Golf Driver Volume Explained

The USGA dictates that a golf driver can be no larger than 460cc (cubic centimeters)

According to the USGA Rules for 2019, “The volume of the clubhead must not exceed 460 cubic centimetres (28.06 cubic inches), plus a tolerance of 10 cubic centimetres (0.61 cubic inches)” (Page 49). Ok cool, now what does that mean and why should the average golfer care?

The volume of a golf club can be broken down to mean the amount of space that the club head occupies. Unfortunately, for many people that definition is not much clearer. Luckily though, we can break this down even further. In our day to day lives, one of the few things measured in volume is liquids. For example, soda is commonly sold in 2-Liter bottles. The “Liter” is a unit of measurement of volume and is defined as 1,000 cubic centimeters (cc). Therefore, the USGA is saying that the maximum size of a golf driver head must not exceed roughly ¼ the size of a 2-Liter bottle of soda. So great, a driver head can’t be bigger than ¼ the size of a soda bottle. How do they measure that though? I assure you, Titleist is not shoving TS2 drivers into soda bottles to see if they are compliant with USGA rules.

The measuring process is actually very simple and uses the Archimedes Principle. I assume everyone is familiar with Archimedes of Syracuse. We all know his work along with his colleagues Diocles and Apollonius from the end of the 3rd century BC and the beginning of the 2nd century BC, do we not? Ok, I’ll quit pretending we all paid attention in high school history class. I for one, was busy trying to get the cute girl sitting behind me to like me. So how does this old Greek guy pertain to golf? He was good with water. He figured out how to calculate buoyancy and water displacement. Sounds scary, but pretty much it just means if you submerge a 460cc golf driver in 1000cc of water, the water level will rise to 1460cc. Same reason if you climb into a bathtub, the water level rises. The USGA official test is a bit more exact but it is the same principle.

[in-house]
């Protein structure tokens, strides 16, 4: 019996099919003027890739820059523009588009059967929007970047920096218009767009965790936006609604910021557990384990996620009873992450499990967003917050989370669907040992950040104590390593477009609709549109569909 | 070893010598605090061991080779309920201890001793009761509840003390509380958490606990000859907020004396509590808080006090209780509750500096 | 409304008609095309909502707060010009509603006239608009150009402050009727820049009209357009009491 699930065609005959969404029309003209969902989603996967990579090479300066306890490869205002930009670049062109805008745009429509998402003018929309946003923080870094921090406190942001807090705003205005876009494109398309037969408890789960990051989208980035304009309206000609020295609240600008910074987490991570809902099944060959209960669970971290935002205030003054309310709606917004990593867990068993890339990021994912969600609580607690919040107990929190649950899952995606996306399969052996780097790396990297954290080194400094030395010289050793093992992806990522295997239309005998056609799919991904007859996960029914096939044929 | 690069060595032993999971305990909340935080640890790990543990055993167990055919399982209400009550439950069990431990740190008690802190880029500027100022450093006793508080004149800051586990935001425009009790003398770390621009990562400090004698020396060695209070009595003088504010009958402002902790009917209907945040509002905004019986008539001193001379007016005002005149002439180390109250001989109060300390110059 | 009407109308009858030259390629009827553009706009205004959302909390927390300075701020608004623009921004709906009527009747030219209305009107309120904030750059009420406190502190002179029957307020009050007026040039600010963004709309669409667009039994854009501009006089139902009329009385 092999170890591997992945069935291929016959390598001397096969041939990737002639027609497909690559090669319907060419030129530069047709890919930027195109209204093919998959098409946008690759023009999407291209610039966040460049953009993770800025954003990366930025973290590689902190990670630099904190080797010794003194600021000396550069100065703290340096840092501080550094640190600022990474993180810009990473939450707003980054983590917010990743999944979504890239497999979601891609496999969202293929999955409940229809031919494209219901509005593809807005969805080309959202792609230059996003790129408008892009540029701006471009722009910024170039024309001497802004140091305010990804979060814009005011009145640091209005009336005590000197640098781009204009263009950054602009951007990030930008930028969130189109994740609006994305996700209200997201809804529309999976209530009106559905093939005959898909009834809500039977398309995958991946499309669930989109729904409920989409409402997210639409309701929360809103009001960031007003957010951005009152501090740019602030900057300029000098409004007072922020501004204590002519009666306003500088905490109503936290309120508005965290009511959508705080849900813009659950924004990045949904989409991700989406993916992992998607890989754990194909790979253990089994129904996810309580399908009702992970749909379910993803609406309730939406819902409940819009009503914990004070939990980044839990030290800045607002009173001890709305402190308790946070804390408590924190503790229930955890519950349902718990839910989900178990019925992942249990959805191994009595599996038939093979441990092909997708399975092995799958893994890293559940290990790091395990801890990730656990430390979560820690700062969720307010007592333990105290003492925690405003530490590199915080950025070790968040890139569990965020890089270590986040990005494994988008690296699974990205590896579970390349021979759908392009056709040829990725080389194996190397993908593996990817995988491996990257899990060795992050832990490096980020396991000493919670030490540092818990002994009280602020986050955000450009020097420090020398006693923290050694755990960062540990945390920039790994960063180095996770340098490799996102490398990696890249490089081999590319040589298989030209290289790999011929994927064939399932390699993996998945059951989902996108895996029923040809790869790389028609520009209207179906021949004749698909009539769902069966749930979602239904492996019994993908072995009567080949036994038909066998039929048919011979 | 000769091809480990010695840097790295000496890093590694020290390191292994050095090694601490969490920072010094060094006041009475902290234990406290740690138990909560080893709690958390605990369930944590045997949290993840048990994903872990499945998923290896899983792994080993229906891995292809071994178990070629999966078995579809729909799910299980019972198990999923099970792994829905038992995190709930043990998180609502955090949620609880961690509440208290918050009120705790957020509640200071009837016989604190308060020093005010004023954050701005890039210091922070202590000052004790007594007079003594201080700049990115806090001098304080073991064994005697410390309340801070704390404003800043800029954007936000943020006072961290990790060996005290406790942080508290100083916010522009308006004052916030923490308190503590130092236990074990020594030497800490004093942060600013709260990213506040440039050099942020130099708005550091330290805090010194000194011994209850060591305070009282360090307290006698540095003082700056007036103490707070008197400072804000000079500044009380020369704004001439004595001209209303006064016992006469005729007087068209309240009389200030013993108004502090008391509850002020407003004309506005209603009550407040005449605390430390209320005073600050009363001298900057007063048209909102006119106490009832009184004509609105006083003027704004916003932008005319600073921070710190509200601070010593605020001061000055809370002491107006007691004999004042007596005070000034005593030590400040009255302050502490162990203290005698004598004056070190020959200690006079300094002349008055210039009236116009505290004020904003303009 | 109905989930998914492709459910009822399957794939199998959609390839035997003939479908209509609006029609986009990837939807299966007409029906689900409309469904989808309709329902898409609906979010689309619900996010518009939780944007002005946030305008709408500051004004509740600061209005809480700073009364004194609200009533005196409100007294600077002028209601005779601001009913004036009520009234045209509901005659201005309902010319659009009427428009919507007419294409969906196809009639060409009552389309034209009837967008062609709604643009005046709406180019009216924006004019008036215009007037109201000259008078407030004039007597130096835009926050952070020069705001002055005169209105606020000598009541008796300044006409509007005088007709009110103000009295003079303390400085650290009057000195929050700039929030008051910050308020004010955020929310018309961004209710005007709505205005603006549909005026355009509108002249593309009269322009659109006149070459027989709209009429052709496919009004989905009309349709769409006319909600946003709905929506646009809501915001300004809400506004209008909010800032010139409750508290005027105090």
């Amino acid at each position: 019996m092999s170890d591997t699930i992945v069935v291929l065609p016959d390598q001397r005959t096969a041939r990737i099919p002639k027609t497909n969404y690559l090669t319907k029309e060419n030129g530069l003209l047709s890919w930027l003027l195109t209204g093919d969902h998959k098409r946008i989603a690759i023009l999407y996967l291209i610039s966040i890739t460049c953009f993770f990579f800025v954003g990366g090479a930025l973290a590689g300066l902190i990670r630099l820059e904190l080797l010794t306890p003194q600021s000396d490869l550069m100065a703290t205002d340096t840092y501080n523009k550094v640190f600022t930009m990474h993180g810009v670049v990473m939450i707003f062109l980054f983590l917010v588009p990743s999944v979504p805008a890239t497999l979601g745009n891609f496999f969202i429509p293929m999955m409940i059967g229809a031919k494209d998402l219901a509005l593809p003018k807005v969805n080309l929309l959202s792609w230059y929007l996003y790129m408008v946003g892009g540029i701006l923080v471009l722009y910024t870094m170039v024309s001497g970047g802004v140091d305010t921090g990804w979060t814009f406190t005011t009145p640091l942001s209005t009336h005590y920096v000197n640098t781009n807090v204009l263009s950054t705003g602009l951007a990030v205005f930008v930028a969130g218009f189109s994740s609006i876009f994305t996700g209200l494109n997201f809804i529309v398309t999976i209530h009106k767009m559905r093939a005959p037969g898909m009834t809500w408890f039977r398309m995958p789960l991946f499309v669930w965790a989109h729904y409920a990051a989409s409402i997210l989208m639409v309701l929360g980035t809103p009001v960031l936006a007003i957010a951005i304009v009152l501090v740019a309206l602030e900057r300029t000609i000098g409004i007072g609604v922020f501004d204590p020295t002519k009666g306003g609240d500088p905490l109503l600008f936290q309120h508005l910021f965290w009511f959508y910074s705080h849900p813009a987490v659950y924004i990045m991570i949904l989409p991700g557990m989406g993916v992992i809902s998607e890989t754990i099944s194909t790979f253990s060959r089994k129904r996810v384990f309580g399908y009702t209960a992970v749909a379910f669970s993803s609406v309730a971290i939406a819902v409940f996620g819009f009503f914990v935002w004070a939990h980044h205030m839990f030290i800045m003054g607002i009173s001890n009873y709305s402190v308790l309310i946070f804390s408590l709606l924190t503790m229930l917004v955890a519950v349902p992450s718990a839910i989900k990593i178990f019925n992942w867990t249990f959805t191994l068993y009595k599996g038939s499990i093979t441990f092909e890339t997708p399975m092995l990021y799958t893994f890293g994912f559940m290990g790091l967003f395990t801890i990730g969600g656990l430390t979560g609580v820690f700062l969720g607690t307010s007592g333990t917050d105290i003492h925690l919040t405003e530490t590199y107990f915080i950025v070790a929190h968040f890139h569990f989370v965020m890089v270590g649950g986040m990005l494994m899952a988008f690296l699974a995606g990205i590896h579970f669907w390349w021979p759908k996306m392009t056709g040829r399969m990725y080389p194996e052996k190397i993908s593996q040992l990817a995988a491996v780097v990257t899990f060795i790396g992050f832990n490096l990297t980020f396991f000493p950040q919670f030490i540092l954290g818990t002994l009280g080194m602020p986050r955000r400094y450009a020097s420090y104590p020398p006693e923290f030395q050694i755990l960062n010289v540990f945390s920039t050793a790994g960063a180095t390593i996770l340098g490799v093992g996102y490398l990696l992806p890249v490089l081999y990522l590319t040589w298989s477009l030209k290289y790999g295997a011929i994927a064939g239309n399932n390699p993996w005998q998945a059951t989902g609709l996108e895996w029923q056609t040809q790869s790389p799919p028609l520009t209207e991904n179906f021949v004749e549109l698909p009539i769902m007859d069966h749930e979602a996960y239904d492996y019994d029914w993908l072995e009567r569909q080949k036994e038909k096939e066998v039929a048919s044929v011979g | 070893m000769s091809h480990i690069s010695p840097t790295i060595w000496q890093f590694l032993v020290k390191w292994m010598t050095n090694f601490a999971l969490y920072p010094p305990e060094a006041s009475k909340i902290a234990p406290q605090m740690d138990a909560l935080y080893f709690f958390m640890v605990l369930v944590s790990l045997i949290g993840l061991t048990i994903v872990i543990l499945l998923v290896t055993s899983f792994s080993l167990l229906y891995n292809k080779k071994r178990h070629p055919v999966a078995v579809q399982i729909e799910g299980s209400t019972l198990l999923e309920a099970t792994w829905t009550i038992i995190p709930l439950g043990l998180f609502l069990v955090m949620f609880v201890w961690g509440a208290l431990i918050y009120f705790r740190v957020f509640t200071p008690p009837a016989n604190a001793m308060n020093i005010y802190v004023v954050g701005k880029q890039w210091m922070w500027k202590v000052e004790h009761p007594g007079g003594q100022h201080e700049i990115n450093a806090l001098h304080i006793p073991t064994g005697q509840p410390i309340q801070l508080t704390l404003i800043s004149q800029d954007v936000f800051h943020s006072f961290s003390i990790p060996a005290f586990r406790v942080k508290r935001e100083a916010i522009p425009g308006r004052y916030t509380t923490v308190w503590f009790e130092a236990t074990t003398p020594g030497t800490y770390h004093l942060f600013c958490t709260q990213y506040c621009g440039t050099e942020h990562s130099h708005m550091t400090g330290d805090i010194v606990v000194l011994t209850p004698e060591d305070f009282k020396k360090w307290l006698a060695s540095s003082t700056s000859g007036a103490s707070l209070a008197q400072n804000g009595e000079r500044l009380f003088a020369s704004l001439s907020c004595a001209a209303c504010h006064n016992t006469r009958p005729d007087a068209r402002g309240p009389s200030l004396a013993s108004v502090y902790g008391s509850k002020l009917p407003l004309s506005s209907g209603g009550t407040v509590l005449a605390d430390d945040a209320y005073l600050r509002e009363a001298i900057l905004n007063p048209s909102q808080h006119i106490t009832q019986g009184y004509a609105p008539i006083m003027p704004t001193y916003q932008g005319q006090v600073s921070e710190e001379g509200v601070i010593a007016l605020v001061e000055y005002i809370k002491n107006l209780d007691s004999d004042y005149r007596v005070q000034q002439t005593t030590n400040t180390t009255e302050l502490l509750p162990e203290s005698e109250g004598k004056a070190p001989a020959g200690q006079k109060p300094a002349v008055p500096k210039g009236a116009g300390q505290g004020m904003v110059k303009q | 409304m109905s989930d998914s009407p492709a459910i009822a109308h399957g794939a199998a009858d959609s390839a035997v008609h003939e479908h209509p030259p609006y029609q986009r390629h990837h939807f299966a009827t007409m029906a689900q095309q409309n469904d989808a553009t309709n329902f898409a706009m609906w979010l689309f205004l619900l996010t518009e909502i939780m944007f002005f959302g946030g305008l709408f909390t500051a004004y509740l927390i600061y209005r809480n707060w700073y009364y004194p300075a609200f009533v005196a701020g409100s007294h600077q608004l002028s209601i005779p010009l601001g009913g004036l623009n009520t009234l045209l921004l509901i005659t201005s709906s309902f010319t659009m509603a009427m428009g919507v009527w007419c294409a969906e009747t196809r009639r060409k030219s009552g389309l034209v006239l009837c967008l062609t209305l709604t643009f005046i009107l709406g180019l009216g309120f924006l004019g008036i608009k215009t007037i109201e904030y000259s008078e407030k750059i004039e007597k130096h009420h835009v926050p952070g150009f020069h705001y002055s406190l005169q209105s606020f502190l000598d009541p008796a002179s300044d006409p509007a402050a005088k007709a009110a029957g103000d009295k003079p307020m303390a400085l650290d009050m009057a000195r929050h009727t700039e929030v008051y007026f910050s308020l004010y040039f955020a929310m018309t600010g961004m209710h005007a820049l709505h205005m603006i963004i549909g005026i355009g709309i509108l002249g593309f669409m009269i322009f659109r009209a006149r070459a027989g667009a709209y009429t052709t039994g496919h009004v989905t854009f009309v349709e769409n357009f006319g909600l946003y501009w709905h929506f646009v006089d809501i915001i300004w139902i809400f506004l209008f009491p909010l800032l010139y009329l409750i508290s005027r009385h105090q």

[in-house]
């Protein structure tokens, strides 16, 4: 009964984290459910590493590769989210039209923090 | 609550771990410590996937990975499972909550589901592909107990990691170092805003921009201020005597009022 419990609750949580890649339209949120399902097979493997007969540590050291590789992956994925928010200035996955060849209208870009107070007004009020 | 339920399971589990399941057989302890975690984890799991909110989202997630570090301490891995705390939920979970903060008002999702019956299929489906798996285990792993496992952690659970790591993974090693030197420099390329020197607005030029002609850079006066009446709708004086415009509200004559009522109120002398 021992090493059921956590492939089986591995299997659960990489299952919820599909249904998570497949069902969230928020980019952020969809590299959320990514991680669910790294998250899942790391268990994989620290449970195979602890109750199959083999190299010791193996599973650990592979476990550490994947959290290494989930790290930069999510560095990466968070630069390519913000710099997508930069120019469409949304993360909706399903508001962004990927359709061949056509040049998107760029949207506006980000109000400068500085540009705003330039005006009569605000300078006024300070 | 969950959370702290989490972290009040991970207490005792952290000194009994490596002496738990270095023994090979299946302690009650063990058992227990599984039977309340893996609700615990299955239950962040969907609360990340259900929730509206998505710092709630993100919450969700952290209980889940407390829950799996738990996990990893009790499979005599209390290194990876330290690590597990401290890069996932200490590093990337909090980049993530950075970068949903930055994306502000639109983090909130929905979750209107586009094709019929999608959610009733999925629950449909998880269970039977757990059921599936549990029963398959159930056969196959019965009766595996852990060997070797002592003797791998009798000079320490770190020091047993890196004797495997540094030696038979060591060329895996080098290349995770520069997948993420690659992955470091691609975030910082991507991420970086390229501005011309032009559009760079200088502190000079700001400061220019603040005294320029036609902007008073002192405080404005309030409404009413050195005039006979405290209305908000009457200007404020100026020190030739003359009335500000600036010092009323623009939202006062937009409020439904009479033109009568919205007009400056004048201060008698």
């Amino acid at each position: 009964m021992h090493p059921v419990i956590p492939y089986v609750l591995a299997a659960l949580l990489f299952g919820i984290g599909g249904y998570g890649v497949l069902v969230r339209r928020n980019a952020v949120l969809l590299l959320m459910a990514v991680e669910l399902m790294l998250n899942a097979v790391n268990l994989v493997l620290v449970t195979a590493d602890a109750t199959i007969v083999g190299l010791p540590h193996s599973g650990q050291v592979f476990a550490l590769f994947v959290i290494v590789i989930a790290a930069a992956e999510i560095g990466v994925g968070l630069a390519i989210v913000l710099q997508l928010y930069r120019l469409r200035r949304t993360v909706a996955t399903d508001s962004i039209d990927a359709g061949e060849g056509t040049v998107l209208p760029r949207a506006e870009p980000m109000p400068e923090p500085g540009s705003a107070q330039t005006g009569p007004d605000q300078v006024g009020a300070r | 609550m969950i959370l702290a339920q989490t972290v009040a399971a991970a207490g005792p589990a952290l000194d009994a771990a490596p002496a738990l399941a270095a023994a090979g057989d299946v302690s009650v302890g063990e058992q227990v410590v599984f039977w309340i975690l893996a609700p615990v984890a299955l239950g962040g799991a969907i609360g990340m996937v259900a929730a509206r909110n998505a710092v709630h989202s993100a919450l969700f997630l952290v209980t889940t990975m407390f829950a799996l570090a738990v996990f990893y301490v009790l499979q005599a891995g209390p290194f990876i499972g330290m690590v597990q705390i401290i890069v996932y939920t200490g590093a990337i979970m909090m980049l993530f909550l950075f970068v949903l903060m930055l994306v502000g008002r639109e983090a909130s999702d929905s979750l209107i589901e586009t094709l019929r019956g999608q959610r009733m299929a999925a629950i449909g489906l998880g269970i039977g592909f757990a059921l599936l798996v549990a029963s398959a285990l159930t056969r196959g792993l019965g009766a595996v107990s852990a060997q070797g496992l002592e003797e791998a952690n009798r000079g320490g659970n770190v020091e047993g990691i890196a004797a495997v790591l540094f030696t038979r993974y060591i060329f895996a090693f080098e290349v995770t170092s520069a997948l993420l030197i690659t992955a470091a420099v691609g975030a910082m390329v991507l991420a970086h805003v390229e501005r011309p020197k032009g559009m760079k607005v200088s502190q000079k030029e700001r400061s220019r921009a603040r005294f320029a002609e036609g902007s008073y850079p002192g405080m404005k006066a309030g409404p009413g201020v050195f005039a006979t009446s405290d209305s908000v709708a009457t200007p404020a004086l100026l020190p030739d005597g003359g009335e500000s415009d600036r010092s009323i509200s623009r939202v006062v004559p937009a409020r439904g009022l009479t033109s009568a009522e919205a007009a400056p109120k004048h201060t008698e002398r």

Now why don’t companies just make club heads with holes in them to let the water flow into the club to decrease the water displacement? That one is pretty simple. The USGA said they can’t do that. The club head must be fully enclosed and divots or cavities with a collective volume greater than 15cc must be filled in with waterproof clay for the measuring process. That means that those old Nike Covert and Vapor drivers had to account for the volume that Nike “cut out” on the sole.

What does all this mean though? Why does it matter that a club head can only be 460cc? Think about the clubs in your bag. Your hybrids go further than your irons, your fairway woods hit the ball further than the hybrids, and your driver hits the ball the farthest of everything (or it should if you have a decent driver). The larger the club head, the more energy is going into the ball, and the further the ball is traveling. The USGA is simply trying to limit how far drivers can hit the ball. They don’t want people out on the course swinging bowling ball size drivers.

Authored by Taylor Morton

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